Eemslift Hendrika – – Preparing us for worst case scenario

Crews from the Dutch salvage company Smit Salvage were lifted on board the casualty from a rescue helicopter. “Eemslift Hendrika” has been drifting towards land in “extremely bad weather with high wave height” since Monday.

– Right now, the salvage crew has been fired from a rescue helicopter and is in the process of rigging for towing both forward and aft of the vessel. The weather conditions are better than before, so in that sense we are optimistic, says emergency director Hans-Petter Mortensholm in the Norwegian Coastal Administration to Dagbladet TV at 22 Wednesday night.

The plan is for the casualty to be towed into the Ålesund area.

– We are also preparing for the worst, but there is probably a greater probability that we will succeed with the work that has been initiated.

BIG WAVES: The Norwegian Coastal Administration fears that the ship “Eemslift Hendika” will drift ashore tonight – and therefore starts government action. Video: The Coast Guard
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Not without risk

There are four people in the team who are now staying on the casualty. The assignment is not risk-free, according to Mortensholm.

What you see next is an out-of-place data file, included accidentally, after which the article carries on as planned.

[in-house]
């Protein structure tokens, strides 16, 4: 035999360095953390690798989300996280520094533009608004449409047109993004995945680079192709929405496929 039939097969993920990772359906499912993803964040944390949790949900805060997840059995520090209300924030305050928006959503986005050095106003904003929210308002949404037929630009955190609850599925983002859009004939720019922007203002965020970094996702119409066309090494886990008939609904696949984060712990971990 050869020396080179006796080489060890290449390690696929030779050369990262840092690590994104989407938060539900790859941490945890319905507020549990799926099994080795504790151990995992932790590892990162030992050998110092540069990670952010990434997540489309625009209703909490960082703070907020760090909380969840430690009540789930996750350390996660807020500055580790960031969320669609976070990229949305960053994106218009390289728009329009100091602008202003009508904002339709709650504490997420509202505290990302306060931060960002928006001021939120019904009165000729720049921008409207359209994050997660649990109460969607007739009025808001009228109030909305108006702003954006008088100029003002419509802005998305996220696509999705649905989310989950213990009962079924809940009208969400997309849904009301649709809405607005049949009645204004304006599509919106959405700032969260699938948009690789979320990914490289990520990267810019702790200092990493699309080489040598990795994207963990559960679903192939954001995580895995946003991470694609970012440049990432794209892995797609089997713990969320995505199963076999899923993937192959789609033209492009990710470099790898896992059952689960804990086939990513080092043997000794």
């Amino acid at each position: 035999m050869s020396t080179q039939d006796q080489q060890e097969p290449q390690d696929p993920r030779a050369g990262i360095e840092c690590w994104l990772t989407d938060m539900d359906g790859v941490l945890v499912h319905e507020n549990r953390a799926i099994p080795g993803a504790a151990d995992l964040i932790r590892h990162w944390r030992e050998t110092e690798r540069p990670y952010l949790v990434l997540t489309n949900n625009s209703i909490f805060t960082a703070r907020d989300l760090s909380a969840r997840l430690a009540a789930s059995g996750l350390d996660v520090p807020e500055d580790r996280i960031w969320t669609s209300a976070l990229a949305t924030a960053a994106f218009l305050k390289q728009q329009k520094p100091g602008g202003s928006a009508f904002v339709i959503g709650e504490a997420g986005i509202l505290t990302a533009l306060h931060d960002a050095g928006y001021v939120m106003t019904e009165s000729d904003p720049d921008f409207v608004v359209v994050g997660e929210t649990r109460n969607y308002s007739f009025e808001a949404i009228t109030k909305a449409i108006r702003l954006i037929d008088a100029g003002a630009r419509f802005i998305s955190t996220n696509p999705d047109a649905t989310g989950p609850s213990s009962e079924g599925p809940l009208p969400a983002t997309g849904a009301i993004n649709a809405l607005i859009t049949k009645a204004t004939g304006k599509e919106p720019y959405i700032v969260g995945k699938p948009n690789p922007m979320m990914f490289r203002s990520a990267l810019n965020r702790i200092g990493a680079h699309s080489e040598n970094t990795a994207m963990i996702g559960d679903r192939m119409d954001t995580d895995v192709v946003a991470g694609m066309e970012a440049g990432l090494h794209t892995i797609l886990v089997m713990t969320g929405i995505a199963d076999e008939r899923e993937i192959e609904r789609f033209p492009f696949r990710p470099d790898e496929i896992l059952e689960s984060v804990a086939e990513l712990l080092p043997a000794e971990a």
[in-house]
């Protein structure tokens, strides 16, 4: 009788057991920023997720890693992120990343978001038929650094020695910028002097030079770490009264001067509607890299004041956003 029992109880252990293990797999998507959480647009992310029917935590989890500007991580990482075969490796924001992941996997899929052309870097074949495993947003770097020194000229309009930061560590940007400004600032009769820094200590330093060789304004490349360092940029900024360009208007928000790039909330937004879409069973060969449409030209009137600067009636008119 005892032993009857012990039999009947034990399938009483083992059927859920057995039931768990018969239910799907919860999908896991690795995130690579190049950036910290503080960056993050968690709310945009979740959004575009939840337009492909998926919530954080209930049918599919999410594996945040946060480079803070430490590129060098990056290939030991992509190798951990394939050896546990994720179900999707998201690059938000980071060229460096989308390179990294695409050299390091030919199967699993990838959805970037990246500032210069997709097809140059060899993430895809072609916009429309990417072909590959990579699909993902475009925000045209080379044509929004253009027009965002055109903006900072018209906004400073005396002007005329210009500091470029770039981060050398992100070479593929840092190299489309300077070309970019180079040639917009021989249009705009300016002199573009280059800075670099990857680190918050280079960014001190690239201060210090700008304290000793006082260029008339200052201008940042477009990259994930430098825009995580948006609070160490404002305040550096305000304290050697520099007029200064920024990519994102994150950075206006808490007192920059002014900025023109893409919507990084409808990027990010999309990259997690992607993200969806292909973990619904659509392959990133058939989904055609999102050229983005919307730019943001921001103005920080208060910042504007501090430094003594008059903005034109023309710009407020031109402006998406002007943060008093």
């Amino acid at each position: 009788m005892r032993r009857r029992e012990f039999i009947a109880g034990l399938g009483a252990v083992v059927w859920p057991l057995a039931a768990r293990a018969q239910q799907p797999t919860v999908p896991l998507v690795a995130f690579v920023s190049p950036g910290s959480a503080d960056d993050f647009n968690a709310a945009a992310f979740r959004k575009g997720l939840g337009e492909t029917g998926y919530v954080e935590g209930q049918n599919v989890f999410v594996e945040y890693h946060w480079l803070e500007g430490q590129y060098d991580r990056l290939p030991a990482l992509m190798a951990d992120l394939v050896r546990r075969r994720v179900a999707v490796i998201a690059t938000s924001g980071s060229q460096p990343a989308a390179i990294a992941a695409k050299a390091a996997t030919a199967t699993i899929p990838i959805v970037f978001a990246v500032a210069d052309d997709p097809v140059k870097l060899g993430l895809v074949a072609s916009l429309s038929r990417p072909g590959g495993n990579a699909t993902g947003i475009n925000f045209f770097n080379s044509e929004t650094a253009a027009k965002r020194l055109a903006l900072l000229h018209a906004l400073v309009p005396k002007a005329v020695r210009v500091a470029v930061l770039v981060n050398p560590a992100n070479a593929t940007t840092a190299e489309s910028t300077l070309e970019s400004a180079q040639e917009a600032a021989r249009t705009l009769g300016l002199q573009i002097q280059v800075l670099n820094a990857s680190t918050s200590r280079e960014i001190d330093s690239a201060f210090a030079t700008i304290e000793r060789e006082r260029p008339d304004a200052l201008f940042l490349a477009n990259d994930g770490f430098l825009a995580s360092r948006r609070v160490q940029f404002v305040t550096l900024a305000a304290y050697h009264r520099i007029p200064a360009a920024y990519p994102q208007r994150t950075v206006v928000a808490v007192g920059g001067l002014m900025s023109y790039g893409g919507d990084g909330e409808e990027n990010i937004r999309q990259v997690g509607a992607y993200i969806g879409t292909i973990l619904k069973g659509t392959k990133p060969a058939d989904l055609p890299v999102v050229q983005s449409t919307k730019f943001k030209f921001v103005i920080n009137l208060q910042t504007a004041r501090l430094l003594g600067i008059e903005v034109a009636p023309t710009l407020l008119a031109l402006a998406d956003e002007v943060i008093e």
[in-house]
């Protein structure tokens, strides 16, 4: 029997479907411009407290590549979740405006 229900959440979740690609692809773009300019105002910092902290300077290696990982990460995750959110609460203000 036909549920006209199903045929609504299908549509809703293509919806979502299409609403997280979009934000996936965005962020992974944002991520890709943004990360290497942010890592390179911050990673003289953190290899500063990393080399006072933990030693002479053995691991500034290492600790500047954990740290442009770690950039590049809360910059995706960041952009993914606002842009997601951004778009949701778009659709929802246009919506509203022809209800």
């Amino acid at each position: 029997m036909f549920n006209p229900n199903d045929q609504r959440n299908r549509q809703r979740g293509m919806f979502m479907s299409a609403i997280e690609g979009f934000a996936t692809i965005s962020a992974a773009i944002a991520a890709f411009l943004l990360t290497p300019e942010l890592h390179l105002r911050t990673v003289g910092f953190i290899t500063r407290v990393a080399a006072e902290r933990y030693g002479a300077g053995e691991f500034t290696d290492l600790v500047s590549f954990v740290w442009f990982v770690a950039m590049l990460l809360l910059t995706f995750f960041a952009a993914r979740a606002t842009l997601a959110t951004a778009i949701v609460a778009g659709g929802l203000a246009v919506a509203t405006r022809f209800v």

– But the personnel are trained and experienced, and this is where they work, so we are confident that the risk assessments they make are good and that they will succeed.

The weather in the area has made it difficult to put personnel on board at an earlier time.

– The weather has been extremely bad, but now it is fortunately better. Yesterday we had a wave height of up to 18 meters. Today it has sunk and it is down to three to four meters. The wind has also lied a lot, says Mortensholm.

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Fight against the clock

The Dutch ship sent out an emergency signal on Monday morning after the cargo shifted and the ship capsized in the North Sea. That same evening, the ship lost all engine power and has since then drifted ashore in the bad weather.

On Wednesday evening, the vessel operates directly towards Stadlandet at a speed of approx. 1.5 knots, and the distance is about 10 nautical miles to land.

This means that the vessel will be able to drift ashore in about eight hours, writes the Norwegian Coastal Administration.

– As a result of the imminent risk that the vessel will be able to drift ashore during the night, the Norwegian Coastal Administration has declared a state action from 7 pm tonight. Full mobilization of oil spill response resources in the area has been initiated, it is stated in the press release sent by the Norwegian Coastal Administration earlier Wednesday night.

– Great uncertainty

Director of Emergency Management Hans-Petter Mortensholm states in the press release that conditions have changed during the afternoon and evening, and the Norwegian Coastal Administration is concerned that the vessel does not follow the runway on which the original plan was based.